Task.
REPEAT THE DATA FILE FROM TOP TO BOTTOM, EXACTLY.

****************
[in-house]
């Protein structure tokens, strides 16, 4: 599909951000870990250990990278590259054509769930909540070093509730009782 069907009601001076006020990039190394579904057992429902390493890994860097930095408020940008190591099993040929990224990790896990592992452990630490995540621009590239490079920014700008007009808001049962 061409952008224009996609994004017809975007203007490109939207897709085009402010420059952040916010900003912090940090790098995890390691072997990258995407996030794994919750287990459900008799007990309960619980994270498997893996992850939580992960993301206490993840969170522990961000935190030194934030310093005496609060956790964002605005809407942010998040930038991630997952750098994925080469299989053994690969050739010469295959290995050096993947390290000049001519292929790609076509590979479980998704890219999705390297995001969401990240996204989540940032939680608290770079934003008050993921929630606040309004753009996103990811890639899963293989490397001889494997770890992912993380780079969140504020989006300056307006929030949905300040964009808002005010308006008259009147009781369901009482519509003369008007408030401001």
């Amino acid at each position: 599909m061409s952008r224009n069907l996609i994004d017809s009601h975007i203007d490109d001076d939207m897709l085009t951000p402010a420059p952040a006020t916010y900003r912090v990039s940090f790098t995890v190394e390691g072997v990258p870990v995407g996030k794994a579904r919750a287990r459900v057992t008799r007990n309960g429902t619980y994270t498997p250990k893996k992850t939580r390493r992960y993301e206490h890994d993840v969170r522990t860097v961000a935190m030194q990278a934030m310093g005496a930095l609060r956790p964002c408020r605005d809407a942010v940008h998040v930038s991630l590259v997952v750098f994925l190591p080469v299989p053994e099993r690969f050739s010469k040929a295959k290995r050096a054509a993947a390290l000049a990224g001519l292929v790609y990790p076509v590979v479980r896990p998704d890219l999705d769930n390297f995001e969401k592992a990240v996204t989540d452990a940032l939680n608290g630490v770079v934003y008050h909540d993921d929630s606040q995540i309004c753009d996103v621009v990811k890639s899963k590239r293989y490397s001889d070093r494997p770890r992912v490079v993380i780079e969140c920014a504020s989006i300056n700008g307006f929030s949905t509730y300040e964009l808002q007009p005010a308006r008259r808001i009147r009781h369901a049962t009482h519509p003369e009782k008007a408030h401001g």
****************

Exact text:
[in-house]
């Protein structure tokens, strides 16, 4: 599909951000870990250990990278590259054509769930909540070093509730009782 069907009601001076006020990039190394579904057992429902390493890994860097930095408020940008190591099993040929990224990790896990592992452990630490995540621009590239490079920014700008007009808001049962 061409952008224009996609994004017809975007203007490109939207897709085009402010420059952040916010900003912090940090790098995890390691072997990258995407996030794994919750287990459900008799007990309960619980994270498997893996992850939580992960993301206490993840969170522990961000935190030194934030310093005496609060956790964002605005809407942010998040930038991630997952750098994925080469299989053994690969050739010469295959290995050096993947390290000049001519292929790609076509590979479980998704890219999705390297995001969401990240996204989540940032939680608290770079934003008050993921929630606040309004753009996103990811890639899963293989490397001889494997770890992912993380780079969140504020989006300056307006929030949905300040964009808002005010308006008259009147009781369901009482519509003369008007408030401001």
């Amino acid at each position: 599909m061409s952008r224009n069907l996609i994004d017809s009601h975007i203007d490109d001076d939207m897709l085009t951000p402010a420059p952040a006020t916010y900003r912090v990039s940090f790098t995890v190394e390691g072997v990258p870990v995407g996030k794994a579904r919750a287990r459900v057992t008799r007990n309960g429902t619980y994270t498997p250990k893996k992850t939580r390493r992960y993301e206490h890994d993840v969170r522990t860097v961000a935190m030194q990278a934030m310093g005496a930095l609060r956790p964002c408020r605005d809407a942010v940008h998040v930038s991630l590259v997952v750098f994925l190591p080469v299989p053994e099993r690969f050739s010469k040929a295959k290995r050096a054509a993947a390290l000049a990224g001519l292929v790609y990790p076509v590979v479980r896990p998704d890219l999705d769930n390297f995001e969401k592992a990240v996204t989540d452990a940032l939680n608290g630490v770079v934003y008050h909540d993921d929630s606040q995540i309004c753009d996103v621009v990811k890639s899963k590239r293989y490397s001889d070093r494997p770890r992912v490079v993380i780079e969140c920014a504020s989006i300056n700008g307006f929030s949905t509730y300040e964009l808002q007009p005010a308006r008259r808001i009147r009781h369901a049962t009482h519509p003369e009782k008007a408030h401001g």